The ancient texts tell us the moon was a symbol of beauty—with its many phases and their various attributions, its single face, its mythology, its mystical threat of eclipse—and there was great opposition to its dismantling. But to look upon its remains, that glinting ribbon in permanent embrace with Earth, I am overcome by the feeling that the moon-cracking was a blessing. That stepping stone to the stars became a contemplative garden path encircling all the world’s greenery, bidding we never neglect to look inward.
Of course, the people of that long ago time shared not half our sophistication, nor even half of that they believed they possessed. Their motivations were those of superstitious bureaucrats, confusing their demons with their dreams: techno-religious fervor, military-industrial codependence, the Second Manifest Destiny.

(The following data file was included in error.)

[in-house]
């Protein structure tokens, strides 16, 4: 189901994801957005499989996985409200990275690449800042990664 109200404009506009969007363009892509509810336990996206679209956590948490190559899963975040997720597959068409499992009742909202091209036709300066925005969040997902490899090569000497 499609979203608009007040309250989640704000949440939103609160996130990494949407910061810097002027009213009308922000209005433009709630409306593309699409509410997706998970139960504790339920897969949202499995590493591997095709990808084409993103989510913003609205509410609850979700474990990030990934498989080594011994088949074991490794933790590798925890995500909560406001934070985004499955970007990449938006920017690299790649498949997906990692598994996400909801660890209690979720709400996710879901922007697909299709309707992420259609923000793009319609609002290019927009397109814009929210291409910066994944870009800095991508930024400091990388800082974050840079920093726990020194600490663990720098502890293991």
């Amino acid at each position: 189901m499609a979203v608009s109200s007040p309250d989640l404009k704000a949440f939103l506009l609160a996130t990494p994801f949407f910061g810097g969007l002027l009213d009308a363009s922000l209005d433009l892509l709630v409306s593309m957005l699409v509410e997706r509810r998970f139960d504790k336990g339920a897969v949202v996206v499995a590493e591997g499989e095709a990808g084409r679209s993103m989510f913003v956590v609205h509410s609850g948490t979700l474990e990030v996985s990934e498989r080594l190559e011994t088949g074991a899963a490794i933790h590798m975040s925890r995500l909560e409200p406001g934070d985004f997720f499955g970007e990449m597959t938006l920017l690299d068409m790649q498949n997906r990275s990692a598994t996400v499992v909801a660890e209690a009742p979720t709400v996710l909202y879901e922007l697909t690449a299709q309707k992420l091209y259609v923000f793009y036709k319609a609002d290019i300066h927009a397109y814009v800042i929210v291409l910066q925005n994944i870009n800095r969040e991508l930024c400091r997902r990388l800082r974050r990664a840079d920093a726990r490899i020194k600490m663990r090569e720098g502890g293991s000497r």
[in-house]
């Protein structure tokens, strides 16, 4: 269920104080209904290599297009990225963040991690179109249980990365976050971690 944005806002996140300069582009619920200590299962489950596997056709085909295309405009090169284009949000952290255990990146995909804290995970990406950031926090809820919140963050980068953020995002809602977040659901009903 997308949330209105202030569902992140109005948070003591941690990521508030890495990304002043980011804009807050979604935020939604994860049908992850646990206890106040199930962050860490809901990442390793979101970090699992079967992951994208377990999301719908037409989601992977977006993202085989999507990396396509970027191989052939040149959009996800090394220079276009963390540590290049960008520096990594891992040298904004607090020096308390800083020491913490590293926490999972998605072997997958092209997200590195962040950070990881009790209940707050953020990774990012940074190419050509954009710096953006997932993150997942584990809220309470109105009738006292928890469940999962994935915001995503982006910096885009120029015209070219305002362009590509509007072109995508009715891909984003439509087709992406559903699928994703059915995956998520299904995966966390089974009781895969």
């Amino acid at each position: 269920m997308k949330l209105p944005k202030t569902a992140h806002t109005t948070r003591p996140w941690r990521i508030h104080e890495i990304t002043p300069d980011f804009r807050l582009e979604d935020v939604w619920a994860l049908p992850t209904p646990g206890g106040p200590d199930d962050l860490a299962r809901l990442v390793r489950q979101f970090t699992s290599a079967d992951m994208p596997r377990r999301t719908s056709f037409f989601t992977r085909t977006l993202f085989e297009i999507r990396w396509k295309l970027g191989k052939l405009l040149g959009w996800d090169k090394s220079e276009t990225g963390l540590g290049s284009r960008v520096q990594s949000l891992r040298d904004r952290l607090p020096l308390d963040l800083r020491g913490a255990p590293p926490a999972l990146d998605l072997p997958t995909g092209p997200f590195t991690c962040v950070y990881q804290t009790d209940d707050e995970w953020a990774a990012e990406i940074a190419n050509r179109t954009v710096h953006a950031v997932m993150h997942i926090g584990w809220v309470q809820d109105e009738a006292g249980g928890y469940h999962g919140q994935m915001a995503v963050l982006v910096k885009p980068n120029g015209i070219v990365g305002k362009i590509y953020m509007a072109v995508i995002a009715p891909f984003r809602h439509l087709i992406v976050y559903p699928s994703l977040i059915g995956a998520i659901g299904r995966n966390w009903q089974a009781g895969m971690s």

But as centuries turned to millennia, and as the oceans learned to hum a new rhythm, we too changed. We, who dissected the sky of our forbearers, began to view the heavens with the eyes of sculptors. We saw those distant points not for their shells, but for all the wonders whose shapes we might unleash as we wore them down bit by bit, atom by atom.
It would be difficult to describe to those who cracked the moon. Difficult to describe how only now can we see how full it truly is. Still, I suppose, it must have been beautiful then, too, in its own unusual way.